When you have been cycling for quite few years, you come across a few useful hints and tips that make all the difference to the success of your ride, sometimes making that crucial difference to whether you end up walking to riding home to base.
When beach riding pay attention to your tyre pressures. I started at 20 psi then reduced then to around 10 psi, or even lower, for a marked improvement. On sand or snow it makes quite a difference to traction and ease of riding.
Sprinkle ordinary household talcum powder on your inner tubes. Not only will they be easier to fit inside the tyre but you will also help prevent pinch flats as it permits the inner tube to slide inside the tyre during fitting.
Just in case you suffer from a broken spoke carry a few of each size on every ride. Wrap them in polythene, secure with tape and drop them down the seat tube of the frame. Remember spoke nipples and a spoke key as well.
The front wheel of a Pugsley will also fit on the back. So, if your gears stop working on sub-zero winter rides, swap the wheels around. Of course, you will need a single speed cog on the front hub.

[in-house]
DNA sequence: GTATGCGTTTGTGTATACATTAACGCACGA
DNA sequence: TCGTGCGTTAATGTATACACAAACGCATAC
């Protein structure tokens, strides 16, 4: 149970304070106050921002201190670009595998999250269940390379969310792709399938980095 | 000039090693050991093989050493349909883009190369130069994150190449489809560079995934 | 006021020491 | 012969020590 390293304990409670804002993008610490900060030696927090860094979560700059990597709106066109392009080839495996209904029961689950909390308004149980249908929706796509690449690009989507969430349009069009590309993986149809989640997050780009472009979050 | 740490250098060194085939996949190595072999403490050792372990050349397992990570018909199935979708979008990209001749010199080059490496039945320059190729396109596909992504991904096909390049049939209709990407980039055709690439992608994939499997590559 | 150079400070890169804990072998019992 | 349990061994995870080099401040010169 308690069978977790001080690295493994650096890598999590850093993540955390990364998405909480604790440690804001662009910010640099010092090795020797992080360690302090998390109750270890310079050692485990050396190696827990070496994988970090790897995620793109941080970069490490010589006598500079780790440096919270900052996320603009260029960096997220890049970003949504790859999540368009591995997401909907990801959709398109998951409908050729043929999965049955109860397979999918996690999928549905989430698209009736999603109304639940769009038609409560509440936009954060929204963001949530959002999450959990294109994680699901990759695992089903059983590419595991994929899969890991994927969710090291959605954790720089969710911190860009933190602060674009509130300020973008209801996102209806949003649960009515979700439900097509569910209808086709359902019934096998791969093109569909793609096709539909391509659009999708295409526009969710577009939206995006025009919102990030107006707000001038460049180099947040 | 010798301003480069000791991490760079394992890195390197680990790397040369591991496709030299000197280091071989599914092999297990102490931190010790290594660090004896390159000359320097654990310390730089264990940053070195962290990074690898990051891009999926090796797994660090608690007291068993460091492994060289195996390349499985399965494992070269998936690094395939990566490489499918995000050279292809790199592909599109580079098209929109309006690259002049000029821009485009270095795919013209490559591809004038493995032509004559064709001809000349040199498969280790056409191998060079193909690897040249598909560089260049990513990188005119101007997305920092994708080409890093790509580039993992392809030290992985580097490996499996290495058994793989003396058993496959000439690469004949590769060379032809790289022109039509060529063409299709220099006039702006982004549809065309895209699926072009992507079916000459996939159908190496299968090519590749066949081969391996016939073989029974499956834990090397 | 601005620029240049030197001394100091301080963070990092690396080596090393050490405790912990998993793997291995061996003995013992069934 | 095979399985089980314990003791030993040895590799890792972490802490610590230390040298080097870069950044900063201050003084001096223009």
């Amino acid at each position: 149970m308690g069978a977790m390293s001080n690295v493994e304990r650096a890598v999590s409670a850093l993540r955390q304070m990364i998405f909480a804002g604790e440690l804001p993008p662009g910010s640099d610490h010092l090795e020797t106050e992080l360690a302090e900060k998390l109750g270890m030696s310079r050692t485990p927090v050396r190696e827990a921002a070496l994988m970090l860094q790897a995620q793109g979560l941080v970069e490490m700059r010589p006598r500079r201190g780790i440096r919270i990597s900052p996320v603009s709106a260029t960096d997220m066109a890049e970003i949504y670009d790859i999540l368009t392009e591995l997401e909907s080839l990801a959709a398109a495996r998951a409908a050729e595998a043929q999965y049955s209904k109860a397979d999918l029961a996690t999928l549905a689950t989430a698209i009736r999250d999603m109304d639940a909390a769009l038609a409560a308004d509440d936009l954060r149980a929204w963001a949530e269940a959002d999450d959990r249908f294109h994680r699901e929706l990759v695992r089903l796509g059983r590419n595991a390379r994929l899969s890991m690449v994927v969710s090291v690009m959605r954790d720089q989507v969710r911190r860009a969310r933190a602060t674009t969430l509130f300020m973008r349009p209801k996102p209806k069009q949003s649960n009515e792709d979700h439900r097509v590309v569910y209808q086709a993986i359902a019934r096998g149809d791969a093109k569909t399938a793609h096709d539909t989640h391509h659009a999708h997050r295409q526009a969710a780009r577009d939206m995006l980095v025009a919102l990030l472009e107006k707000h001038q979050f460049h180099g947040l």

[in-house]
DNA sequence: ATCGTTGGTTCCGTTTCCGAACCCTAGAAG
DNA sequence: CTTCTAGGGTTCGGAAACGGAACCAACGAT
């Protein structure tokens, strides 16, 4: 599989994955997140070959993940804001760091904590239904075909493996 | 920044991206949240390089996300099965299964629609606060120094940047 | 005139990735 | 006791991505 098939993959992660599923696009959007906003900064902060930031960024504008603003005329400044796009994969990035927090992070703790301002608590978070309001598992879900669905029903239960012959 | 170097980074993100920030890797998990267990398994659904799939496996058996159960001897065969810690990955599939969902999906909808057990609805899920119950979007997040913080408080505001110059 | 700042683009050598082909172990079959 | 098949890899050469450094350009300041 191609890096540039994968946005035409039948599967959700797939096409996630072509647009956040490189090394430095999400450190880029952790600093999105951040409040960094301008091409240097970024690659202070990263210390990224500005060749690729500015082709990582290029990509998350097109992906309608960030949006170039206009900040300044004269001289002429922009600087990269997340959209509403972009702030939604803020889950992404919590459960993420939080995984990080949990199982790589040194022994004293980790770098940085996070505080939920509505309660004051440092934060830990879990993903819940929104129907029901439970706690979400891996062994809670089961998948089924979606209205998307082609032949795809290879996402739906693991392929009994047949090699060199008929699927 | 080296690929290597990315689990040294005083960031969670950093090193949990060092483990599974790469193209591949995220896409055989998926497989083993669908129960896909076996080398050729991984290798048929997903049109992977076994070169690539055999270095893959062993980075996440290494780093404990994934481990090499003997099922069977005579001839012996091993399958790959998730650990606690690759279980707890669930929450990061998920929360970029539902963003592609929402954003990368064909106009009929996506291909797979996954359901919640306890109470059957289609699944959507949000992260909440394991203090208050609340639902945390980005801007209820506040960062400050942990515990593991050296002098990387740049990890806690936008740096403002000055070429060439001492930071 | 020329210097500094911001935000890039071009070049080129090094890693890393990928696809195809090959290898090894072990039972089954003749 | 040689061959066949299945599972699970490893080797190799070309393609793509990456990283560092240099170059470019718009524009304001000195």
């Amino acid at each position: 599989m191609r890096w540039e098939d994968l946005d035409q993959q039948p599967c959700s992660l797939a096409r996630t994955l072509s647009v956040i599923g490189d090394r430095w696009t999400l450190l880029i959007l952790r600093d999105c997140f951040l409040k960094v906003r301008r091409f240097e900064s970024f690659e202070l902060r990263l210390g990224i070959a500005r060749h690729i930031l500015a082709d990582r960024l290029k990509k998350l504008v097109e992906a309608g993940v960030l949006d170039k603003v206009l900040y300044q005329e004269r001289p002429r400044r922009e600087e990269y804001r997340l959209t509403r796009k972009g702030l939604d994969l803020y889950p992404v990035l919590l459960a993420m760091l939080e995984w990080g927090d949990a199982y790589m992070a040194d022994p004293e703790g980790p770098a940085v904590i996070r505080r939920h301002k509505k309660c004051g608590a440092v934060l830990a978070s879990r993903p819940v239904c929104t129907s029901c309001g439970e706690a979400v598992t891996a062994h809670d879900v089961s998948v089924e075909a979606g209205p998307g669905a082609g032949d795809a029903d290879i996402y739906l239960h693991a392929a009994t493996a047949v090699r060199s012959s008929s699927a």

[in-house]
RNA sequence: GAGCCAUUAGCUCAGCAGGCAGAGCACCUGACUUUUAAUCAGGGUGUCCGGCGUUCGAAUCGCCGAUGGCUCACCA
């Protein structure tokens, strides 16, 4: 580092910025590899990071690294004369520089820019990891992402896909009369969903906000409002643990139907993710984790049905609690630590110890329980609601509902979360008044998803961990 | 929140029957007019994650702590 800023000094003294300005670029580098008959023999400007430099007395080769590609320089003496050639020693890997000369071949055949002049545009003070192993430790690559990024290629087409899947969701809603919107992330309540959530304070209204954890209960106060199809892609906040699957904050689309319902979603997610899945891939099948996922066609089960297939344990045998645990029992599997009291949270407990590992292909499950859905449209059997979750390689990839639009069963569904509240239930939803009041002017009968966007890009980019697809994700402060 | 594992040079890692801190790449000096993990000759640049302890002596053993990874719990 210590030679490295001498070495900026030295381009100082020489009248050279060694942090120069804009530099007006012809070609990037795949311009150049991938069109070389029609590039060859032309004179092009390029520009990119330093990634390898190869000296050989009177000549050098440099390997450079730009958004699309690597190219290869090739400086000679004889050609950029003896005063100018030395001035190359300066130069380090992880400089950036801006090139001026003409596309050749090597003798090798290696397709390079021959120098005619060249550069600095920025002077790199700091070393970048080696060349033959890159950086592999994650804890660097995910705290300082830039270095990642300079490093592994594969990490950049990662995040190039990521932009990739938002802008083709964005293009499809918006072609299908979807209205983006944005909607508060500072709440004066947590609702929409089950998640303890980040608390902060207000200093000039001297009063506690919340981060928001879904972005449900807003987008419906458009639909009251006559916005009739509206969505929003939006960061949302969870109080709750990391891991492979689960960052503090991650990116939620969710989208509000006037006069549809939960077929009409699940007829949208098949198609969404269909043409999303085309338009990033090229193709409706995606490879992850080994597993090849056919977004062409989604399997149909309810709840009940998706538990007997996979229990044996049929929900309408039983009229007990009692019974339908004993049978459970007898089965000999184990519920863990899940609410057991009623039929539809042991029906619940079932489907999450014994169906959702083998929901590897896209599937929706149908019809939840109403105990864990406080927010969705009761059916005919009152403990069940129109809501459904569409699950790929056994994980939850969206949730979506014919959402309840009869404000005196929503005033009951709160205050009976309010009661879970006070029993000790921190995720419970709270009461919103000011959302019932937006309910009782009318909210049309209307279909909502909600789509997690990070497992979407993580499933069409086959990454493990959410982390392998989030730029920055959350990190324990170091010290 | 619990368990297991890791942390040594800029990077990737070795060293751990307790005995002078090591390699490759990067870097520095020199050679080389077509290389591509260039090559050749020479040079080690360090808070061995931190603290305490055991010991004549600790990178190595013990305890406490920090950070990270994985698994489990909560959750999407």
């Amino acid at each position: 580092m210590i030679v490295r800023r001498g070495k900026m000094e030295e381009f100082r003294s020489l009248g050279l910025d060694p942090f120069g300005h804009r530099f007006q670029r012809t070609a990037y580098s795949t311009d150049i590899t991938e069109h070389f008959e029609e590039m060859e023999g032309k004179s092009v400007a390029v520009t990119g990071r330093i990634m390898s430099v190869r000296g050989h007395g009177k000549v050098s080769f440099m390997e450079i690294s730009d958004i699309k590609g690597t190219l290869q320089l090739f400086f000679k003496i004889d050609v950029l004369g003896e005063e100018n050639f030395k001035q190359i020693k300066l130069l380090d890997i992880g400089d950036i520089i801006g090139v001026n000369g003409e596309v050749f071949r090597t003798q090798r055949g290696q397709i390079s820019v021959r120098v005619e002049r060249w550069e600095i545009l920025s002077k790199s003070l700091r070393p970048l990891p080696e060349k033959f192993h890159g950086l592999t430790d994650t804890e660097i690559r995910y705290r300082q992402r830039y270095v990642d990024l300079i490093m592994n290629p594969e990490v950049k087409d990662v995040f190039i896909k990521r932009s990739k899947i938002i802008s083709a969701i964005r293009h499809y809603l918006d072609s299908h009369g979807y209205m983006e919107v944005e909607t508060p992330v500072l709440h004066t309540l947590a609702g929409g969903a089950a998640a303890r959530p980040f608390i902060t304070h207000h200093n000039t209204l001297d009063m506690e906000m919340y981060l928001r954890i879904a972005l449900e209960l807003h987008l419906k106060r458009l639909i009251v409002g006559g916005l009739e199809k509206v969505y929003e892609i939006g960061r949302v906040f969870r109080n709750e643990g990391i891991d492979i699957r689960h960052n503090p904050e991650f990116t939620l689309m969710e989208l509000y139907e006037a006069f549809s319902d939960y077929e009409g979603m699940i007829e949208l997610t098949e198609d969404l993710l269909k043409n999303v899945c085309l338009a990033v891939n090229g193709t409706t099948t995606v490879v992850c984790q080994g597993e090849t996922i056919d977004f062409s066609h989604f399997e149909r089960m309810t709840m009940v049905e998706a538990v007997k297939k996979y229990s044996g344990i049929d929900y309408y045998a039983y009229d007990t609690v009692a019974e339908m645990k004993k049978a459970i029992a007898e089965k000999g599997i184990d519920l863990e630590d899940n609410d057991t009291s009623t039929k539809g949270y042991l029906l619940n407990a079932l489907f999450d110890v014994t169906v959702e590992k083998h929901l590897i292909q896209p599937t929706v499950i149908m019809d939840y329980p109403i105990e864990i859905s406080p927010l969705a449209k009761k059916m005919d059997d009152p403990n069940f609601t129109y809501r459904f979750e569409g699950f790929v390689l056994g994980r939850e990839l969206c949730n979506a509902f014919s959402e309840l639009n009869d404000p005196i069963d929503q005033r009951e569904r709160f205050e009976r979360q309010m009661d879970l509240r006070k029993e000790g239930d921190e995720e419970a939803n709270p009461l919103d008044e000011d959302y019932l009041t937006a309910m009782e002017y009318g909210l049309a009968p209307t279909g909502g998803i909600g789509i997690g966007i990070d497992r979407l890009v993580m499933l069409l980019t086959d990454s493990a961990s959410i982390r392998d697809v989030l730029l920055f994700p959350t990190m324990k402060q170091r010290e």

If using your Pugsley in saltwater environments such as the beach, a wise rider always prepares their steed beforehand. Grease all bolts to help prevent seizure. Apply plenty of waterproof grease to brake and gear cables.
Spray WD40 or similar inside the frame tubes and don’t forget the chain and gears. A wash after every ride goes a long way towards keeping your Pugsley in top form.
Before fitting your tyres, apply a small amount of WD40, light oil or similar to the spoke nipples to help prevent them seizing up. Use good quality rim tape to protect your inner tubes.
If you prefer to use ordinary side panniers on your Pugsley, you may find they tend to bounce around a bit on rough ground. To solve this annoying habit, hook a bungee cord from the top of the rack to the bottom, running down across the pannier.
Fat bike tyres have a huge air capacity and take a lot of pumping up. That’s fine in the workshop with a track pump but another matter in the field when fixing a puncture. My tip is to carry a full size frame-fit pump. It’s still hard work but better than those silly mini pumps you get.
Never assume that your new set of pedals have been adequately lubricated. Always disassemble them, pack with saltwater resistant grease – not too much or they will bind – and reassemble.
If you find that panniers fastenings are rubbing on the rack, use duct tape to fix some old inner tub to the rack frame. It won’t last for ever but will help a little. You can also bulk up the top rails of the panniers clips are too large.
Check your tyre treads after each ride for anything that might work its way through the casing and cause a puncture. Thorns are particular offenders!
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